Rotten Apple a bad byte - is the link to the letter - [email protected] - is the email to the letters' column. Would you or more experienced forum members crystallize an appropriate response for the benefit of apple users or rather diehards in Malaysia and Singapore ?
     
KidKit
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Dec 25, 2006, 06:41 PM
 
I think there are 2 parts to the good doctor's problems:

Firstly, there is the very real hardware problem with his powerbook. that is unfortunate indeed, but you do get a few lemons, no matter which computer brand you buy. without re-iterating MCD too much, most apple hardware users are pleased with what they get. Can Apple's replacement and recall policies be improved? definitely. During the recent flaming batteries recall, the pains of mac users in asia and countries without apple stores serve to highlight the point. If he is having beef with the poilicies he's facing, he should contact Apple Malaysia (or Singapore if the former doesn't exist)

Related to the above, I believe Apple is only represented by authorised resellers in Malaysia. While I can't speak to the quality of the Malaysian resellers, I've seen the Singapore "Apple Center" in the shopping district (also a reseller). While it is very nice compared to the typical "computer shop" in the region, it is a far cry from the real Apple store experience. I suspect that part of the his woes stem from the return and service policy of the reseller that he is dealing with. After sales support is unfortunately not a strong point with many computer retailers in south east asia. This might be another path he should be chasing down, but it sounds like he has equated both his reseller and hardware experience with Apple.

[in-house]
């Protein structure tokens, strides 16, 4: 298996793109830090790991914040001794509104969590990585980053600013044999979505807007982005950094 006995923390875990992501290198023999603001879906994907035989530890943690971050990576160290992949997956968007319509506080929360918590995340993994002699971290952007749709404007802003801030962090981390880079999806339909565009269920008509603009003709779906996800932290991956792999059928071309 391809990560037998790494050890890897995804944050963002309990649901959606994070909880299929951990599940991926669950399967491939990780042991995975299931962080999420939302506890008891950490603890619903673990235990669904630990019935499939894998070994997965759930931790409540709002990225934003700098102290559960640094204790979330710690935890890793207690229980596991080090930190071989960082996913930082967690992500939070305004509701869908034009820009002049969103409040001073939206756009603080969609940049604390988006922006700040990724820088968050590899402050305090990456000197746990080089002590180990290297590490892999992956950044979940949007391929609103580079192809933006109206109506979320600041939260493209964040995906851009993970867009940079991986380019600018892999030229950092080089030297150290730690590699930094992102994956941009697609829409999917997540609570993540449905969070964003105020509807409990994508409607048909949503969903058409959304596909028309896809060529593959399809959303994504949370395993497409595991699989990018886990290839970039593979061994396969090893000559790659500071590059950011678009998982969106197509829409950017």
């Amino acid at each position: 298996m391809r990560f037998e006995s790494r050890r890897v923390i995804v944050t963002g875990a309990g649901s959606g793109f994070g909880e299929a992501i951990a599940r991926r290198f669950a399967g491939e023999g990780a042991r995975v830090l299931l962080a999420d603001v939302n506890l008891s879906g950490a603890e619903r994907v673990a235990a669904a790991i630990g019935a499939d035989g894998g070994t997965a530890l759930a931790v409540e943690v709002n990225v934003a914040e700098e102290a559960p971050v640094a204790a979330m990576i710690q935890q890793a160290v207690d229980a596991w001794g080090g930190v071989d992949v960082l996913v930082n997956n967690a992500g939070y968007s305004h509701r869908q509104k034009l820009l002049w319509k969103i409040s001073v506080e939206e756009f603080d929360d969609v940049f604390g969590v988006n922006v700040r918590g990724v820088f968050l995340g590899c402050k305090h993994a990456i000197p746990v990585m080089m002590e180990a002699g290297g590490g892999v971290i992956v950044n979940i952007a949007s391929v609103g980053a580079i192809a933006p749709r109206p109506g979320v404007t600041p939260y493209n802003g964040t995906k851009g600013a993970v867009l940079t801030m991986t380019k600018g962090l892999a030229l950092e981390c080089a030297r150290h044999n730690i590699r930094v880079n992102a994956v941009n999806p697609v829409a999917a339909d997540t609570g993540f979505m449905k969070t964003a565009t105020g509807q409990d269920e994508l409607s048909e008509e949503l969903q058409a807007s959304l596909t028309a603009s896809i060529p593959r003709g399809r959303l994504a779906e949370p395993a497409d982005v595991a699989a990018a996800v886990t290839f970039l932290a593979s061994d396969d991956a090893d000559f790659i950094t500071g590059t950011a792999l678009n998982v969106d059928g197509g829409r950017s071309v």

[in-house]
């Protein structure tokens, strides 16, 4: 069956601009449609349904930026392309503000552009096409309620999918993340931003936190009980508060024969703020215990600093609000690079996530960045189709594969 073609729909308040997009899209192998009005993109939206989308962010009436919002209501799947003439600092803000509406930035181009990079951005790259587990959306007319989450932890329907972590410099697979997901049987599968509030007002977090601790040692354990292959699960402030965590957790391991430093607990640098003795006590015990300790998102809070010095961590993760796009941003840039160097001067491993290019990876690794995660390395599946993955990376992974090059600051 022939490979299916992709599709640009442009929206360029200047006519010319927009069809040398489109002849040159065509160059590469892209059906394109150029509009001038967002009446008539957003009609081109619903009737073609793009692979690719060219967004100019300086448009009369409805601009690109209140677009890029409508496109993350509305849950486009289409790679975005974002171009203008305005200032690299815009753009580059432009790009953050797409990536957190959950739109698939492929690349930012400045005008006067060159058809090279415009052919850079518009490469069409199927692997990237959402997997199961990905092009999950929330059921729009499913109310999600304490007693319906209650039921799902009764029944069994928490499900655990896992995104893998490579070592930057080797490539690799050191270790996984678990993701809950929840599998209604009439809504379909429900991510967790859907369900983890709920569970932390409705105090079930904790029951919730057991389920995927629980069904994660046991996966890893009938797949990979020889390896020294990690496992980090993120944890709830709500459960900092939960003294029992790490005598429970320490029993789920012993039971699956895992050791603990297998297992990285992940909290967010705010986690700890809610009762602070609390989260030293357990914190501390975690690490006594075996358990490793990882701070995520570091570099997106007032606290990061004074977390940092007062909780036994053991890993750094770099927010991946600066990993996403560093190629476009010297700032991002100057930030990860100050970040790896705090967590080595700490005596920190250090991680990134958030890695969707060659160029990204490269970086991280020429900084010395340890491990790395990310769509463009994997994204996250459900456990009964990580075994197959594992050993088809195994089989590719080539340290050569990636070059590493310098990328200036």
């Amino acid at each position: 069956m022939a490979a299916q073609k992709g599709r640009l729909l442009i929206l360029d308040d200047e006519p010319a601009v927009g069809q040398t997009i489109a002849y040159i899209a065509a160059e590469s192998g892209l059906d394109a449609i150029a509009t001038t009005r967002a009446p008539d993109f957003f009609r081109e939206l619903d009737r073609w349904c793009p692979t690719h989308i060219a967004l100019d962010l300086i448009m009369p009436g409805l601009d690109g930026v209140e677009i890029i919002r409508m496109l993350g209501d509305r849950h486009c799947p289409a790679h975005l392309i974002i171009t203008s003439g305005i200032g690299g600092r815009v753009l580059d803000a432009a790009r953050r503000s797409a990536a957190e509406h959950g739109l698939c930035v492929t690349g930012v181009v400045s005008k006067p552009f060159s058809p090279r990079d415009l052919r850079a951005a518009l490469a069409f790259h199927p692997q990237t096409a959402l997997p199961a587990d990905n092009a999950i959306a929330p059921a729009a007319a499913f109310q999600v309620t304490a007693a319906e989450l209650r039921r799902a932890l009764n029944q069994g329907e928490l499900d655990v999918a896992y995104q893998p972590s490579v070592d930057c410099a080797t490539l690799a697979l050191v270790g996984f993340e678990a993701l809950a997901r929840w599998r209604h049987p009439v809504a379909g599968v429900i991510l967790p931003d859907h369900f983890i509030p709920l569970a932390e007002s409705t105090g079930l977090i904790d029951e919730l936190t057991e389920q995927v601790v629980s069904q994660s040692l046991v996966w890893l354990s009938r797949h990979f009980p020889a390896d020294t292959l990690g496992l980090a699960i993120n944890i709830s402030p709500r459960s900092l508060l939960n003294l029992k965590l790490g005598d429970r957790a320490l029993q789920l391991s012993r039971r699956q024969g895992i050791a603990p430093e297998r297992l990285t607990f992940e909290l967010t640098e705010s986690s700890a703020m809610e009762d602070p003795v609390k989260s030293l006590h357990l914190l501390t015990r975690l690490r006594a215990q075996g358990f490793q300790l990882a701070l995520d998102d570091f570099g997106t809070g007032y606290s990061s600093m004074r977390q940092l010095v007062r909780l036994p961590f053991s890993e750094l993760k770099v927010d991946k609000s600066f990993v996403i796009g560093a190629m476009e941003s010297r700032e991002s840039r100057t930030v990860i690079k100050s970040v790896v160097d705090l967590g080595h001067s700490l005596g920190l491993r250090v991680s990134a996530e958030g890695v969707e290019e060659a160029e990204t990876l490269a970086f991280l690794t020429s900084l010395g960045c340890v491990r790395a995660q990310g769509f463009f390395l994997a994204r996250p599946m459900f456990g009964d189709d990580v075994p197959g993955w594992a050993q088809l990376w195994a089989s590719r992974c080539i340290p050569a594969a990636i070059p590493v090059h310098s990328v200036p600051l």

mavafyipdq
     
ghporter
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Dec 25, 2006, 07:13 PM
 
Apple deals with people of every level of computer expertise. In fact it seems that the least expert are the most likely to come up with some REALLY odd "diagnosis" for their computer's malady. Because of this (and it's true for EVERY technical support issue on EVERY brand in EVERY kind of product), Apple technicians have to do two things.

They first have to do their own tests to determine what's working and not working. This goes by a checklist that Apple sets out in most cases, so even if a tech gets some flash of inspiration, it's usually not used because he has to PROVE his hunch is correct. And the technician cannot do anything beyond what the problem that PRESENTS ON THE BENCH indicates.